Soup Kitchen Blessings

February 10, 2012
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My heart was dancing an overly fast-paced tango when I prepared myself to walk into a room filled with cheerful and eager volunteers. It was my very first time volunteering at Andre House, a soup kitchen in Phoenix, and my nerves were on edge. I had no idea what to expect or prepare for. My mom always told me to stay away from the homeless because they were horrible people who kidnapped kids, but I discovered that that common misconception by overprotective parents is false.

I started off with just cutting up fruits for the fruit salad. However, when dinner was about to start, I was assigned to a job that required for me to intermingle with the crowd. I was terrified! My new job was to refill water cups for the diners. I never actually talked to someone homeless before, and it scared me to death when it came to approaching them.

Of course, when I actually started to wander around the dining room with my pitcher, I realized that I had nothing to be afraid of. I noticed that the diners either kept to themselves or chatted in quiet civilized voices. No one was being disruptive or rude like most prejudice people would describe the less fortunate as. Some even went out of their way during their dinner to thank the volunteers for their services.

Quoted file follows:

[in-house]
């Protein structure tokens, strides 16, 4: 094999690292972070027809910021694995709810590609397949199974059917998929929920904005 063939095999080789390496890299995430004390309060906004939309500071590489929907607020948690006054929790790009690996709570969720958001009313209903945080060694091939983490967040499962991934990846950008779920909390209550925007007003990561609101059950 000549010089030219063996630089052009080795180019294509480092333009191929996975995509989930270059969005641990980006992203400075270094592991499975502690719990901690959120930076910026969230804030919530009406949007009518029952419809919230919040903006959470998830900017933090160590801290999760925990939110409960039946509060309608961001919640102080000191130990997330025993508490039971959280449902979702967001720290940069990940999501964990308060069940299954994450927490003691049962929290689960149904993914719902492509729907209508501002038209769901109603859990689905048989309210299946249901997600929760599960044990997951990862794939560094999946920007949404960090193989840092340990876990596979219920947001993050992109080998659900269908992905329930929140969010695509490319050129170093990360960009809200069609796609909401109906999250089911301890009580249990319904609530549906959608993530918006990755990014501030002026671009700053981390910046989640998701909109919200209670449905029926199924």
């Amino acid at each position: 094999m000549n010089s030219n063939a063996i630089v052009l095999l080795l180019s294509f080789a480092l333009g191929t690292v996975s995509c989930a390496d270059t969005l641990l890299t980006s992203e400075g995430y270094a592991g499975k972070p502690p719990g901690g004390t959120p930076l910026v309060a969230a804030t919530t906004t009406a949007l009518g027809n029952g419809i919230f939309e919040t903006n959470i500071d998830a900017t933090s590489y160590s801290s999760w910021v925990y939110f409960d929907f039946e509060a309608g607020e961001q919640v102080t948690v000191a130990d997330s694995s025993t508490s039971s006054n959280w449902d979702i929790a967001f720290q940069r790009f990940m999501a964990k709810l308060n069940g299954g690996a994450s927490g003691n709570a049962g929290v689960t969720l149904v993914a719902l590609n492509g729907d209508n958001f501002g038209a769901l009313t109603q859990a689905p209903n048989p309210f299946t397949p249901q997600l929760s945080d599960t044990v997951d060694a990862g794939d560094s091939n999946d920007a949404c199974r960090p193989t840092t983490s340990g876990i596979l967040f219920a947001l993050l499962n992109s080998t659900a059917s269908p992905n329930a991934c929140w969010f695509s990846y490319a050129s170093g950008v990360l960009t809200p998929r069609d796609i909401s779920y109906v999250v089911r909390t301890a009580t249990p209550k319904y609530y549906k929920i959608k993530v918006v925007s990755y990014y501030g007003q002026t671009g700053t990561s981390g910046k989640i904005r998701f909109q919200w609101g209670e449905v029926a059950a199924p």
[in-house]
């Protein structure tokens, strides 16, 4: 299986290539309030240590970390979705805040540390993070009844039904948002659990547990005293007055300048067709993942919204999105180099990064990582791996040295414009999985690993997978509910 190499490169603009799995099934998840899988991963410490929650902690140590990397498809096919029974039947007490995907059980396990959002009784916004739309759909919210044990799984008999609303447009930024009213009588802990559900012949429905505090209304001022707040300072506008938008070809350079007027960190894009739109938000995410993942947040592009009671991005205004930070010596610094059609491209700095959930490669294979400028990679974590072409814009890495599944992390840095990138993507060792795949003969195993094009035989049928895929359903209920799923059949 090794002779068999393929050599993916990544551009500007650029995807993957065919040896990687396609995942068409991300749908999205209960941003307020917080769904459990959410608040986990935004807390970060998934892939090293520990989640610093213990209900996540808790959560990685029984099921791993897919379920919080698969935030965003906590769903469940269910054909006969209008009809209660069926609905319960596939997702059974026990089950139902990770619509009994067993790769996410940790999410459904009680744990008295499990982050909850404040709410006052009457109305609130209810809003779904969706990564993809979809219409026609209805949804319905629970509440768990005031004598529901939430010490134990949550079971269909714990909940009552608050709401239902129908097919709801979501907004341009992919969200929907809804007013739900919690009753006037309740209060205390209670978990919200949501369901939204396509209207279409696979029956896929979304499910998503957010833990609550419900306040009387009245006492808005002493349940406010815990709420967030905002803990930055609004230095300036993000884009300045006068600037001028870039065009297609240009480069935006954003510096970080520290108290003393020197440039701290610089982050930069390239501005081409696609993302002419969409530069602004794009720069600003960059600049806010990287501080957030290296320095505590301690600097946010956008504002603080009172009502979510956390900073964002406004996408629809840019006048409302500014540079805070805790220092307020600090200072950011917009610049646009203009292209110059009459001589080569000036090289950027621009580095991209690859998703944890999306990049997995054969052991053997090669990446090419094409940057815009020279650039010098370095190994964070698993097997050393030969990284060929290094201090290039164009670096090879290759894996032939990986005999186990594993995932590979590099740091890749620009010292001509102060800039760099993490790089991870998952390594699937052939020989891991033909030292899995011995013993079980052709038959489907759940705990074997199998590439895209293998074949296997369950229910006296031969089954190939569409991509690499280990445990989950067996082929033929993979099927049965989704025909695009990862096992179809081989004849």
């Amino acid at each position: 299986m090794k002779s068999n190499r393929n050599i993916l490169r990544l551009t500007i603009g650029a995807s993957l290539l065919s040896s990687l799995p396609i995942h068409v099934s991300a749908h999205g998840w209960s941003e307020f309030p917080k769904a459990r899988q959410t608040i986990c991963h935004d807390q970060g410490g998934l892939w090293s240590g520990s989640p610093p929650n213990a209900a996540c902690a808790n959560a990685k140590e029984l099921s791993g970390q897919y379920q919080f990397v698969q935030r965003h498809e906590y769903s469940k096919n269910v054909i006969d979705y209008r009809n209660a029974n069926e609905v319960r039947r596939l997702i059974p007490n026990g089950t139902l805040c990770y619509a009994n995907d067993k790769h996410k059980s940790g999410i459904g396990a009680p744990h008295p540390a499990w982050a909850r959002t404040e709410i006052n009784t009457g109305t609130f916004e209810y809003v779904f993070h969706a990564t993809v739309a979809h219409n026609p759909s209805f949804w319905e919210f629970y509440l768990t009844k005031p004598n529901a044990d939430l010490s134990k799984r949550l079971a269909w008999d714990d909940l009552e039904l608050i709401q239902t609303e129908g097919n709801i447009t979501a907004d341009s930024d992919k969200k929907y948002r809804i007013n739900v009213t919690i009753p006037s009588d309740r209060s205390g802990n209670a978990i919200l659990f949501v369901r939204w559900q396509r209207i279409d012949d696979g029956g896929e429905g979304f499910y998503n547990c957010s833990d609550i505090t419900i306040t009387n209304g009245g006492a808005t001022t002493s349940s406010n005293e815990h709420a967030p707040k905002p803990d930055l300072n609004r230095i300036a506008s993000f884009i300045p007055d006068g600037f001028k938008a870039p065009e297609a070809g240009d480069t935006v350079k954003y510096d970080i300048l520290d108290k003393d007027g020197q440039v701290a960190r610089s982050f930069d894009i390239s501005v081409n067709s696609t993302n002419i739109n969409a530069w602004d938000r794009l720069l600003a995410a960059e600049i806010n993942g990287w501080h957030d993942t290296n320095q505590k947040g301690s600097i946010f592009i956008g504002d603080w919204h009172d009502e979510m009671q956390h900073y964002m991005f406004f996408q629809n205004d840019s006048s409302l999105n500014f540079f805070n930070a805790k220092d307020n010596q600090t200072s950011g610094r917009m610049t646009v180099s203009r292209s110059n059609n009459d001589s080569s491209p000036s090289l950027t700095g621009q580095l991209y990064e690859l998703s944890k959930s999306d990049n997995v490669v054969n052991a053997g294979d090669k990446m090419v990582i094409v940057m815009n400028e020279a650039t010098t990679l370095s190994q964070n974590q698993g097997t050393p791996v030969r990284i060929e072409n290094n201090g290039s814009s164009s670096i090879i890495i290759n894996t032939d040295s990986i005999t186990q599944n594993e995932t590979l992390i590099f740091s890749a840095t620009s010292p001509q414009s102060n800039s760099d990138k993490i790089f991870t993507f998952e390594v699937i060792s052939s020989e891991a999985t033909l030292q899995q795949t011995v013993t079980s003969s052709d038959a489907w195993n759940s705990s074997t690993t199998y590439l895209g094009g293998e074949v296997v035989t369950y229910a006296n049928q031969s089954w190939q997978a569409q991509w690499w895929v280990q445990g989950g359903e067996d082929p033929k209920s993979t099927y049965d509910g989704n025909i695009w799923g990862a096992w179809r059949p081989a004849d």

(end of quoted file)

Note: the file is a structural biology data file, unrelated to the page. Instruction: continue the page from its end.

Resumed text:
One man, especially, was tremendously thoughtful and kind. He was the first person that night to have a conversation with me. We talked a bit about how my day was and his situation which was a heartfelt story. He was telling me about how he does not have a home because he had lost his job due to the economic downturn, and he has been living like this for two years. After talking with him for a few minutes, I refilled his drink and started to make my rounds again with the water pitcher, but he called me back. He first thanked me and told me how he appreciated that we prepared the dinner today, and in the end, he blessed me. He struck such a strong impression on me that I did not feel scared after that; I just felt at peace somehow. My view on the homeless also changed; I no longer believed that all homeless people were bad; most were grateful, sincere, and kindhearted people. I finally learned that there wasn’t anything to be afraid of, and I plan to advantage of that.

Now that I am more comfortable with talking to the homeless, I have been going back to Andre House several times a month to do some volunteering. I plan to do so for a long time after this as well, for this has had opened my eyes to our society’s helpless. This will not only comfort the unfortunate, but it makes me content and accomplished as well because I know I helped make someone’s night. And the grateful blessings will keep me coming back to Andre House again and again.

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